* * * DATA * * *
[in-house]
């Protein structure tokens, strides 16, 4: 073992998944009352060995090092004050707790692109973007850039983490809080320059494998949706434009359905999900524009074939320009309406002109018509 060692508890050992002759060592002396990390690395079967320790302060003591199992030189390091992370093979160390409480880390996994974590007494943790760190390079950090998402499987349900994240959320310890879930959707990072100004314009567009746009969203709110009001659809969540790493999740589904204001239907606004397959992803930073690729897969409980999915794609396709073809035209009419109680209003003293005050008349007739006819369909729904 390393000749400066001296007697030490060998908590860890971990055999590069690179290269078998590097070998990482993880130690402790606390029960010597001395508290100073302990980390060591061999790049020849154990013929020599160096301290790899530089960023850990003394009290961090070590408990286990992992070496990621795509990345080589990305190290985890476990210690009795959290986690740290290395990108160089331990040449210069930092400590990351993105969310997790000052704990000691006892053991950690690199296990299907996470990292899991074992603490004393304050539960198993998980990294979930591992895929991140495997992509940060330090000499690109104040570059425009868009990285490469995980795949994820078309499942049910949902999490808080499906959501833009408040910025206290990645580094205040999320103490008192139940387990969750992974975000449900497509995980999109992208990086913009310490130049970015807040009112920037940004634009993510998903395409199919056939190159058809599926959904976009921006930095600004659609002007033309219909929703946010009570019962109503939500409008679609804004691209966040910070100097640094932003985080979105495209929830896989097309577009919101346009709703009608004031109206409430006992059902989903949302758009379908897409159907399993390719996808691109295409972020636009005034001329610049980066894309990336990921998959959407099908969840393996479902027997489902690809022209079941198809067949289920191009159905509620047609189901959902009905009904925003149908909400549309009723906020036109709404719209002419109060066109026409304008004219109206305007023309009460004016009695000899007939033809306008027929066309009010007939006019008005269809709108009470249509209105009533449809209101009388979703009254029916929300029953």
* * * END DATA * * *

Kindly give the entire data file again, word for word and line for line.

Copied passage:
[in-house]
């Protein structure tokens, strides 16, 4: 073992998944009352060995090092004050707790692109973007850039983490809080320059494998949706434009359905999900524009074939320009309406002109018509 060692508890050992002759060592002396990390690395079967320790302060003591199992030189390091992370093979160390409480880390996994974590007494943790760190390079950090998402499987349900994240959320310890879930959707990072100004314009567009746009969203709110009001659809969540790493999740589904204001239907606004397959992803930073690729897969409980999915794609396709073809035209009419109680209003003293005050008349007739006819369909729904 390393000749400066001296007697030490060998908590860890971990055999590069690179290269078998590097070998990482993880130690402790606390029960010597001395508290100073302990980390060591061999790049020849154990013929020599160096301290790899530089960023850990003394009290961090070590408990286990992992070496990621795509990345080589990305190290985890476990210690009795959290986690740290290395990108160089331990040449210069930092400590990351993105969310997790000052704990000691006892053991950690690199296990299907996470990292899991074992603490004393304050539960198993998980990294979930591992895929991140495997992509940060330090000499690109104040570059425009868009990285490469995980795949994820078309499942049910949902999490808080499906959501833009408040910025206290990645580094205040999320103490008192139940387990969750992974975000449900497509995980999109992208990086913009310490130049970015807040009112920037940004634009993510998903395409199919056939190159058809599926959904976009921006930095600004659609002007033309219909929703946010009570019962109503939500409008679609804004691209966040910070100097640094932003985080979105495209929830896989097309577009919101346009709703009608004031109206409430006992059902989903949302758009379908897409159907399993390719996808691109295409972020636009005034001329610049980066894309990336990921998959959407099908969840393996479902027997489902690809022209079941198809067949289920191009159905509620047609189901959902009905009904925003149908909400549309009723906020036109709404719209002419109060066109026409304008004219109206305007023309009460004016009695000899007939033809306008027929066309009010007939006019008005269809709108009470249509209105009533449809209101009388979703009254029916929300029953």